Ford disavows authorizing an ad for the Sportka hatchback that depicts a computer-generated cat being decapitated.
A viral ad campaign for the Ford Motor Co.'s Sportka that shows a cat's head being sliced off by the car's sunroof has been disavowed by both Ford and the ad agency that created it.
The ad promotes the Sportka, a small two-door hatchback sold in the U.K. and geared toward consumers in their twenties. Ogilvy & Mather of London created the :40 video for Ford as an Internet-only email ad. But, both companies say, it was never meant to be aired.
The ad generated protests from animal rights activists in the UK when it first appeared in early April. Ford disowned the ad, saying it had been rejected as too extreme and was "totally unacceptable and reprehensible."
In the spot, the Sportka is parked in a driveway. A ginger cat appears, and the car's sunroof slides open. The cat jumps up on the hood to investigate and pokes its head into the sunroof, which closes, beheading the cat.
Like recent campaigns such as Burger King's Web site featuring aSubservient Chicken, viral marketing seeks to attract younger audiences resistant to more conventional advertising. Often, such ads are unconventional. The Subservient Chicken depicts a human decked in a chicken suit obeying users' commands. But the Ford campaign apparently went too far.
"They were trying to do the same thing [Burger King's] chicken did, trying to be edgy and push the envelope, but they pushed too hard," said Marc Schiller, CEO of ElectricArtists, a New York City viral marketing agency. Schiller applauded the Subservient Chicken site, as well as a recent offbeat, Web-only four-minute video ad featuring Jerry Seinfeld and an animated Superman promoting American Express.
"Young people are very savvy and their medium of choice is the Internet. And when brands get it right on new media, they respond. You saw that with the Subservient Chicken. The tonality was perfect," Schiller said.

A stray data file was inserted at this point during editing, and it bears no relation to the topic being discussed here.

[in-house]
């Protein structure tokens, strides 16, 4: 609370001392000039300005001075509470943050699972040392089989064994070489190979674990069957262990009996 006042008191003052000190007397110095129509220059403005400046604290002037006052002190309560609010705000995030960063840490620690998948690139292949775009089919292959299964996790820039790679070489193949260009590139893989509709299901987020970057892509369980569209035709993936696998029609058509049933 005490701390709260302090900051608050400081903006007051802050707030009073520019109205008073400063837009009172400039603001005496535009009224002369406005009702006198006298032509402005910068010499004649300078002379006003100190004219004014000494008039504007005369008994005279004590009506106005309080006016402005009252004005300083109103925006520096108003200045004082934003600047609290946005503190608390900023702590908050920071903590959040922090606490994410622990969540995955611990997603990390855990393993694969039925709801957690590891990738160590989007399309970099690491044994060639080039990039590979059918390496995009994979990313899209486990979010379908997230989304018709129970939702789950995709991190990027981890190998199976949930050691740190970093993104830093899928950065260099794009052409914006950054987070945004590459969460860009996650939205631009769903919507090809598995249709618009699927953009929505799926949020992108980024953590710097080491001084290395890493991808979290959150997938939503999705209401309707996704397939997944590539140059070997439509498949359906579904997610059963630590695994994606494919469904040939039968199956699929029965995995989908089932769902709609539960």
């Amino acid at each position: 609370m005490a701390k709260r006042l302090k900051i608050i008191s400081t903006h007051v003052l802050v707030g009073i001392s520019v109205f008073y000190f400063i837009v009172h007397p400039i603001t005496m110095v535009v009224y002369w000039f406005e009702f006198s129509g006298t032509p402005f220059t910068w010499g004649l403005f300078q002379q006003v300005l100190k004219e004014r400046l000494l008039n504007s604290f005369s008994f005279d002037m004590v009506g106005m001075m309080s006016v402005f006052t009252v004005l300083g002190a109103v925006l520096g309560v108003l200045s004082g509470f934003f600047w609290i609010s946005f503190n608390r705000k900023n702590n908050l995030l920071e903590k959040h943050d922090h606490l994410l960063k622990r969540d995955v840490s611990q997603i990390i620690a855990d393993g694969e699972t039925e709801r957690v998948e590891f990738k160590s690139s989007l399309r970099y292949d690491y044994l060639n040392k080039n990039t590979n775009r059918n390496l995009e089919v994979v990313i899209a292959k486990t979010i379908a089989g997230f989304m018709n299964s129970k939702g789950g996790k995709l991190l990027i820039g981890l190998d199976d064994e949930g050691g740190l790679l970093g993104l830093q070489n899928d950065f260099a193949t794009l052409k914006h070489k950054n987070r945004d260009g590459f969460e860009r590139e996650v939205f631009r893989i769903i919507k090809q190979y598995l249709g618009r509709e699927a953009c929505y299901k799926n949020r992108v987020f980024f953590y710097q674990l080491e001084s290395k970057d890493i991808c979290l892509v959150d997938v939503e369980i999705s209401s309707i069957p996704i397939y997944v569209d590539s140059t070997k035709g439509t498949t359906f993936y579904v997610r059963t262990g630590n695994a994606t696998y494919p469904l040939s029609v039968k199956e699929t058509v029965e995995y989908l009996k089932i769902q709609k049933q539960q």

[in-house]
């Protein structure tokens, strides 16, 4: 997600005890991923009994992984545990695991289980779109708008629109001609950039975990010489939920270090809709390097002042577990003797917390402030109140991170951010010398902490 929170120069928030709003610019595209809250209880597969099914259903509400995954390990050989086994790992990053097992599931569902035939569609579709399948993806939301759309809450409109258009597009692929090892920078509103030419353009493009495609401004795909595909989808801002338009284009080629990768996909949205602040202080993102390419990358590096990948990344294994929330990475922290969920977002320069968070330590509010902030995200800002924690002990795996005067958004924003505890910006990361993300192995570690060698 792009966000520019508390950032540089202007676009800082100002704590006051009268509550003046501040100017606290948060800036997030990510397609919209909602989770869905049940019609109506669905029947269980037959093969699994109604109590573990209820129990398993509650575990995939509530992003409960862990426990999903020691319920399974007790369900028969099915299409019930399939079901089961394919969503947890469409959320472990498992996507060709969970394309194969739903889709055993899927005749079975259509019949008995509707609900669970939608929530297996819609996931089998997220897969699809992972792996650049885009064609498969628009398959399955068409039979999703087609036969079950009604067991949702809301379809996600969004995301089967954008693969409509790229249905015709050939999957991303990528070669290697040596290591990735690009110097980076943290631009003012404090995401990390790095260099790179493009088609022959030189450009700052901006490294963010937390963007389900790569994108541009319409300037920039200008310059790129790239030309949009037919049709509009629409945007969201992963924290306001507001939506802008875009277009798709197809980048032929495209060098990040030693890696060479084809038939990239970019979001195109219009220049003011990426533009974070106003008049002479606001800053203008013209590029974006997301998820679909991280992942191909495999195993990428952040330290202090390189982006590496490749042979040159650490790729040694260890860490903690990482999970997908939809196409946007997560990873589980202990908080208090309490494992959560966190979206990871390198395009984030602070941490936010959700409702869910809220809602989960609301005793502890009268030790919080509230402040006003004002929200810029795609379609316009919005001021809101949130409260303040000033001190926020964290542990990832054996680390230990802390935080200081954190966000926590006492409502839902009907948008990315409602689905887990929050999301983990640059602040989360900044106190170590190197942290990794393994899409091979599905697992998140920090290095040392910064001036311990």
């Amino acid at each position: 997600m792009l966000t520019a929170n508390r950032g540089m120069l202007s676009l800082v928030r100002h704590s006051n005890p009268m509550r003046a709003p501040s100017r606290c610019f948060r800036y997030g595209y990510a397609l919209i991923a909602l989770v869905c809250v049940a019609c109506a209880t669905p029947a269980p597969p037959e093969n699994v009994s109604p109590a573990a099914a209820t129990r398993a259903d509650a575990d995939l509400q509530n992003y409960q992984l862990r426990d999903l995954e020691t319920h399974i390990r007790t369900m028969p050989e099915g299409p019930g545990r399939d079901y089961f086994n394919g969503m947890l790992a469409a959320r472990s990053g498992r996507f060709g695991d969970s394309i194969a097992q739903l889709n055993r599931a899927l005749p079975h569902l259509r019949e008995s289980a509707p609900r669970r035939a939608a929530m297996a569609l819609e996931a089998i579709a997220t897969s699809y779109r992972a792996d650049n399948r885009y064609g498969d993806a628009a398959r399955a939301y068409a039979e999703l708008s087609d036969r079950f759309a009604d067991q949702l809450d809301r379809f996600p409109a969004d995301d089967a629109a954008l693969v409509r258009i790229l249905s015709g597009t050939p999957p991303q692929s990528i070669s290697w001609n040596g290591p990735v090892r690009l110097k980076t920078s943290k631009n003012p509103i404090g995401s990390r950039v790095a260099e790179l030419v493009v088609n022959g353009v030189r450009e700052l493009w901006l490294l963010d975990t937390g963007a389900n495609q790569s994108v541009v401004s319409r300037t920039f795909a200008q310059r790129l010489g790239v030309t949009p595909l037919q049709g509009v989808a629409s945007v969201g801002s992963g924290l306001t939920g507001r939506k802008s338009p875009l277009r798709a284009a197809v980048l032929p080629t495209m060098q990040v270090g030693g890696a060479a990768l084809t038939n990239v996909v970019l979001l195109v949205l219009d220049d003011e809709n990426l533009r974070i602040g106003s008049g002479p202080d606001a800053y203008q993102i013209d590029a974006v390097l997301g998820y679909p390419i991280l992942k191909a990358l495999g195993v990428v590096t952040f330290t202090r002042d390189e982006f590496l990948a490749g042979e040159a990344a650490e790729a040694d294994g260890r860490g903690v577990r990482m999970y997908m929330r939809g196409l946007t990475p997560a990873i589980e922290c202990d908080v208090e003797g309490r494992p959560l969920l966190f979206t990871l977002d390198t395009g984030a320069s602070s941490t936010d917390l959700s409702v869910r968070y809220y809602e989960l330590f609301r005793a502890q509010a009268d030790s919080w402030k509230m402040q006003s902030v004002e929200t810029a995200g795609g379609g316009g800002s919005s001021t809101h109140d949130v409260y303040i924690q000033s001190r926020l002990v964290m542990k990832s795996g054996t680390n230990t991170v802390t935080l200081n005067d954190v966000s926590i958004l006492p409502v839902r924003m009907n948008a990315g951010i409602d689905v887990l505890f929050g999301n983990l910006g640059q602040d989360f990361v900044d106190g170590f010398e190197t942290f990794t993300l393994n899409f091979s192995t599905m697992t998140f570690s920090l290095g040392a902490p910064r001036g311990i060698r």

"Perhaps the Ford execution wasn't as perfect." (Though it in fact depicted an execution, at least of the cat.)
"Ultimately I dont think it's good for the brand," Schiller said of the Ford ad, though "I wouldn't go so far as to say it's going to negatively affect car sales."
The ad has generated international buzz. It's being discussed in blogs and on online forums, including CanadianDriver.com, a Canadian online automotive magazine, where opinions are mixed.
According to Schiller, such attention does not constitute viral marketing success.
"There's a lot of interest in the commercials, but people aren't emailing them back and forth. The real value of viral marketing comes when one person transfers their endorsement of it, their passion for it, to their target of the right person to receive it," Schiller said.
Karl Brauer, editor-in-chief at online car site Edmunds.com, said, "There's still a learning curve going on with the Internet. A lot of the larger companies are trying to understand what it's all about."
Schiller said Ford and Ogilvy at least deserve kudos for trying.
"People have got to make mistakes to allow things to progress. The first one in the door usually gets shot and it's usually unfair because they're the ones pushing things forward," Schiller maintained. "The fact that Ford was thinking in this direction ultimately is good for everybody."
Perhaps viral campaigns should simply give injured cats a rest. An Australian Nokia spot was similarly disavowed by the advertiser last year. In it, a cat was snagged on a ceiling fan, twirled, and was flung against a wall.
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